In the world of premium performance cruisers powered by engines inspired from Harley‑­Davidsons, it’s impossible not to think of Confederate Motors. The company burst onto the American V‑­Twin scene in the 1990s with the introduction of its high‑­end Hellcat performance cruiser. Founder Matt Chambers described his vision as “enlightened design through true American inspiration.” 

About 500 Hellcats powered by Harley clone engines were built from 1996 to 2001 before the company entered bankruptcy proceedings. Upon a 2003 relaunch, Confederate brought on board high‑­profile designer JT Nesbitt and debuted the sensational Wraith with a distinctive aluminum chassis and unique girder front end.

Nesbitt and Chambers collaborated on other Confederate models, but they eventually parted ways and later reunited to launch Curtiss Motorcycles, the company that’s now selling the incredible electrically powered Curtiss One. Meanwhile, Confederate Motors was sold to Ernest Lee, an enthusiastic Confederate customer, who has relaunched the brand as Combat Motors. – Ed. 

Combat Motors Wraith
Looking like something from a science-fiction movie, the Combat Motors Wraith elevates what’s possible in American V-Twin performance. (Photos by Phil Hawkins)

Confederate Motors created shock waves in 2018 when it rebranded itself as an all‑­electric luxury bike maker, marking a significant shift away from its original Hellcat, Fighter, Bomber, and Wraith products of the past. Confederate had built a total of 1,300 outrageously unconventional high‑­priced V‑­Twin power cruisers, carving out a discerning clientele that included Hollywood A‑­listers. 

Meanwhile, Confederate Motors was reborn thanks to one of its most loyal customers, the multifaceted Ernest Lee, owner of a Hellcat G2 Speedster and a P51 Fighter. Lee ended up acquiring the entire Confederate package – the trademark and its intellectual property – and restarted manufacturing several models. Lee rebranded the company as Combat Motors to avoid the controversial connotations of the company’s previous moniker and as reference to his service in the U.S. Army. 

Combat Motors Wraith Action
If you like carving corners, the Wraith unwinds them more ably than any custom chopper.

“Since I’m retired military and with bikes in our portfolio called the Fighter and the Bomber, renaming it Combat Motors really seemed to fit,” Lee explained. “Confederate became Combat at the end of 2019, and sales immediately picked up. We’ve sold over 40% more bikes year over year than we sold in 2019. We’ve discovered people are surprised to find that Confederate is still alive and well – just under a different name.”

The Wraith represented a new direction for American V‑­Twin cruisers, both dynamically and visually. It handled and steered extremely well, with suspension giving good feedback and excellent ride quality by cruiser standards of the day. Customers enjoyed the thrill of owning and riding the most distinctive‑­looking series production motorcycle in the world.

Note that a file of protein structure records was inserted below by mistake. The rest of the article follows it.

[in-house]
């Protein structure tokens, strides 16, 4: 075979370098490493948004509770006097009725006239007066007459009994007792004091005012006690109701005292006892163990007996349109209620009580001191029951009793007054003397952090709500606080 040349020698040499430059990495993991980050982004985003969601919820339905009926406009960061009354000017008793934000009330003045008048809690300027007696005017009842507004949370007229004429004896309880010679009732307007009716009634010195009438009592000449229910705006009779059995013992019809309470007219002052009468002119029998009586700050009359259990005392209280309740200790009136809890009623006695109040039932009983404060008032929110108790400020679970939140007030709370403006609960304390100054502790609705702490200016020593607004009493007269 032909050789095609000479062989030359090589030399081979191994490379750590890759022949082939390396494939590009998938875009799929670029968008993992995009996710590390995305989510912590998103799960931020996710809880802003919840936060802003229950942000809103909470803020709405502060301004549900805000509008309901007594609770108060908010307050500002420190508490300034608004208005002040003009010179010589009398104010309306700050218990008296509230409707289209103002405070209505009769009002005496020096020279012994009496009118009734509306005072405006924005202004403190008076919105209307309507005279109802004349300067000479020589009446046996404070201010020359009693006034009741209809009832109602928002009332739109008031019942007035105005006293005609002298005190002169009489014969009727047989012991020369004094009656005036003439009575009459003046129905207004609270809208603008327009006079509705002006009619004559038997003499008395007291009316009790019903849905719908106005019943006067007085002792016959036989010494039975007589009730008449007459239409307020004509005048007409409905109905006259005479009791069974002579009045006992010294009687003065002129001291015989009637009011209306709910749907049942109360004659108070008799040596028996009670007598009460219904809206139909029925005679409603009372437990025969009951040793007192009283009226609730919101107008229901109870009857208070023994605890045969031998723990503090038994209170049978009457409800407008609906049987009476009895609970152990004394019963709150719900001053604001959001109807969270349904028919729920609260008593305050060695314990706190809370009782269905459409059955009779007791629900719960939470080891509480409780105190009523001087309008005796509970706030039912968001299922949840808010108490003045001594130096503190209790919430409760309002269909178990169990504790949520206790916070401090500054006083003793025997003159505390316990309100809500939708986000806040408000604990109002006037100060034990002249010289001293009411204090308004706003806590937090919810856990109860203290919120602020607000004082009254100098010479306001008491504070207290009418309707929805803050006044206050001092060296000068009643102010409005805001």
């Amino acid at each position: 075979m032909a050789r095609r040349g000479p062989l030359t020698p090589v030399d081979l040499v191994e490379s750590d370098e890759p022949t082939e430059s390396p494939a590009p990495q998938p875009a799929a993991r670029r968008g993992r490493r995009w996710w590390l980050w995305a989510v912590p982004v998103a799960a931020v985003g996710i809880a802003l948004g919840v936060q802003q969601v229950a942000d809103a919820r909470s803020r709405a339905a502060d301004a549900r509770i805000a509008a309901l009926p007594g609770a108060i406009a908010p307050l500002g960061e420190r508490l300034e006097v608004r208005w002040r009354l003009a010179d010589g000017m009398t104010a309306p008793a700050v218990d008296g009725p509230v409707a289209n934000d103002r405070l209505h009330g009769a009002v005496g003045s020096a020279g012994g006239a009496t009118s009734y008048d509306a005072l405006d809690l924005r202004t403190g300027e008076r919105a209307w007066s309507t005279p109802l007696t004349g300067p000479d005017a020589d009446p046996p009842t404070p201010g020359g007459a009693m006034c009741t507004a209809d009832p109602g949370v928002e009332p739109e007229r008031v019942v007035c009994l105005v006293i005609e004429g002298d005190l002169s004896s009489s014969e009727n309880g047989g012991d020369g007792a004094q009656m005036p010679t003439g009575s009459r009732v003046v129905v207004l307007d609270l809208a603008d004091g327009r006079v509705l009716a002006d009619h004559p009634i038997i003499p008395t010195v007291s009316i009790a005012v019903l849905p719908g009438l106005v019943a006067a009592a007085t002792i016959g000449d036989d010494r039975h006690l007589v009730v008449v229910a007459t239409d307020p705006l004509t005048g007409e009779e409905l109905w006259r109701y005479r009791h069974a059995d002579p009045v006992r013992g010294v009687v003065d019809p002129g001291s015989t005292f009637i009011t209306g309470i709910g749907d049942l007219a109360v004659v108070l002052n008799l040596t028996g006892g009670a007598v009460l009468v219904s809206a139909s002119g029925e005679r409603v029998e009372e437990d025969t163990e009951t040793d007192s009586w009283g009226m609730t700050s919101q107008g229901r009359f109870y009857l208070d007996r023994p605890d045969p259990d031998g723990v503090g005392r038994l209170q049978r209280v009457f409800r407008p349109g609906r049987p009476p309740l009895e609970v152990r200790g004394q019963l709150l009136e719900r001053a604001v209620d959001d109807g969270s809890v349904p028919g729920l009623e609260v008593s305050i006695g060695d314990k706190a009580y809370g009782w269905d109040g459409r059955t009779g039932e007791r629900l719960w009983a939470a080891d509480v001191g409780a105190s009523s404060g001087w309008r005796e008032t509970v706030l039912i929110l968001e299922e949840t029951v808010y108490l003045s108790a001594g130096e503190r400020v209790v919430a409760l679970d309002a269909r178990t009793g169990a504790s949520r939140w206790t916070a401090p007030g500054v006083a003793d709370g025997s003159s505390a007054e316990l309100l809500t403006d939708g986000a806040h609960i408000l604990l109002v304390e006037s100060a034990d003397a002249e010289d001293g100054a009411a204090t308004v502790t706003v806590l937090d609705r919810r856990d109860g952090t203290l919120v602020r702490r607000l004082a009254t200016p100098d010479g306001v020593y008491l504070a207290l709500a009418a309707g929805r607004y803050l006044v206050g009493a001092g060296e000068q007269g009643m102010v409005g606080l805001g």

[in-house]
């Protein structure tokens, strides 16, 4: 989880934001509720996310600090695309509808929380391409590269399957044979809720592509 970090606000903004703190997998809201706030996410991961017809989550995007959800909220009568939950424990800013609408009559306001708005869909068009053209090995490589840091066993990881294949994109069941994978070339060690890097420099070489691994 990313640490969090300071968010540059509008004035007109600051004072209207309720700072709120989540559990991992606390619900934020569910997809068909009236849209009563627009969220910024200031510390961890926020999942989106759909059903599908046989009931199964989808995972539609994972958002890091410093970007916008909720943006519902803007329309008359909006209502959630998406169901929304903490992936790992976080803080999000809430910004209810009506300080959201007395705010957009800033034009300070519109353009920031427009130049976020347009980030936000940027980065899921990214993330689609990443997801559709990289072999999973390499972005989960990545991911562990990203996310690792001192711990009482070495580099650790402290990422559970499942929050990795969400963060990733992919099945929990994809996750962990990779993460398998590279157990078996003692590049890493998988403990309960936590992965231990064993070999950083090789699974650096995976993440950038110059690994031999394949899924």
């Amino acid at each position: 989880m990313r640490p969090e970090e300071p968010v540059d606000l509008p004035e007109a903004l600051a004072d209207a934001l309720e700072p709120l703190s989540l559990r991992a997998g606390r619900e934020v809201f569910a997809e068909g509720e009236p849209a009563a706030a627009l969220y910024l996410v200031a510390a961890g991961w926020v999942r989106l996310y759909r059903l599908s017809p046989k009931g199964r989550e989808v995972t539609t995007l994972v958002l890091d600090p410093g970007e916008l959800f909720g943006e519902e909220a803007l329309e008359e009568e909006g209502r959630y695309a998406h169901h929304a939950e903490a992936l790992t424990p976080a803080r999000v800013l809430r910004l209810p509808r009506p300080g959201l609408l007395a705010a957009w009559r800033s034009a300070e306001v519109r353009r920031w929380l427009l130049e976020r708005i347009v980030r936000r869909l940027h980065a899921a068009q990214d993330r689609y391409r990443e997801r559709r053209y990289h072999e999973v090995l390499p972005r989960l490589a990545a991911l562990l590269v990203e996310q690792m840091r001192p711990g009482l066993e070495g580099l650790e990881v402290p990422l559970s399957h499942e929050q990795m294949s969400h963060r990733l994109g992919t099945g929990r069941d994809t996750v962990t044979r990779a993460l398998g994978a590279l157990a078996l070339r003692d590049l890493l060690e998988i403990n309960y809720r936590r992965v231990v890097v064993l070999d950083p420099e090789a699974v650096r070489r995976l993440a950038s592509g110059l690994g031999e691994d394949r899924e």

Combat Motors Wraith Ernest Lee Jason Reddick David Brown Jay Etheridge
Ernest Lee (left) is the mover and shaker behind Combat Motors. Beside him is Jason Reddick, who has helped assemble all Confederates since 2008. David Brown and Jay Etheridge are also part of the team.

Fast‑­forward to the present day, and we have the Gen 3 version of the Wraith in production but now under the Combat name. The Wraith remains an iconoclastic creation of the company’s free‑­thinking former designer JT Nesbitt, who conceived it as a minimalist return to the roots of motorcycling’s evolution but using high‑­tech materials and technology.

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The Wraith I spent a day on while carving corners through the scenic Alabama hill country was powered by the air/oil‑­cooled 132ci (2,163cc) triple‑­camshaft S&S X‑­Wedge OHV 56‑­degree V‑­Twin with a forged one‑­piece crank. The crankcases are carved from 6061 aluminum billet and feature dedicated attachment points to suit the Wraith’s monocoque frame design, into which it’s solidly mounted as a load‑­bearing chassis component. 

Combat Motors Wraith Action
Bending the Wraith into corners is an otherworldly sensation. Check out the bike’s muffler mounted under the engine, kind of like the setup Buell pioneered decades ago.

The motor is claimed to produce 111 hp at the Wraith’s rear wheel, peaking at 4,500 rpm. Its immense grunt of 143 lb‑­ft at just 2,500 rpm is what really grabs your attention when twisting the throttle. This mechanical package also incorporates Combat’s stacked‑­shaft 5‑­speed gearbox in a housing bolted directly to the back of the X‑­Wedge motor to create a unit‑­construction entity. 

Combat Motors Wraith Ernest Lee
Ernest Lee points out one of the Wrath’s many interesting details on a partially assembled bike at the company’s former facility. Giant chunks of billet aluminum have been whittled away to produce the frame, swingarm, and fork.

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  1. I personally know the current lead designer of Combat, and his design method is why it is “finally done right.” Andrew Reuther deserves all the credit for the newer versions of these bikes. Interview him next, and you’ll see why.

  2. So glad to see this crew keep these baller bikes alive and in production. Far out of my price range but I admire the tech they are bringing to bear and the truly unique form factor. Jason Reddick is a genius builder and kudos to Lee for stepping up and taking a huge gamble on the company. Looks like it’s paying off.


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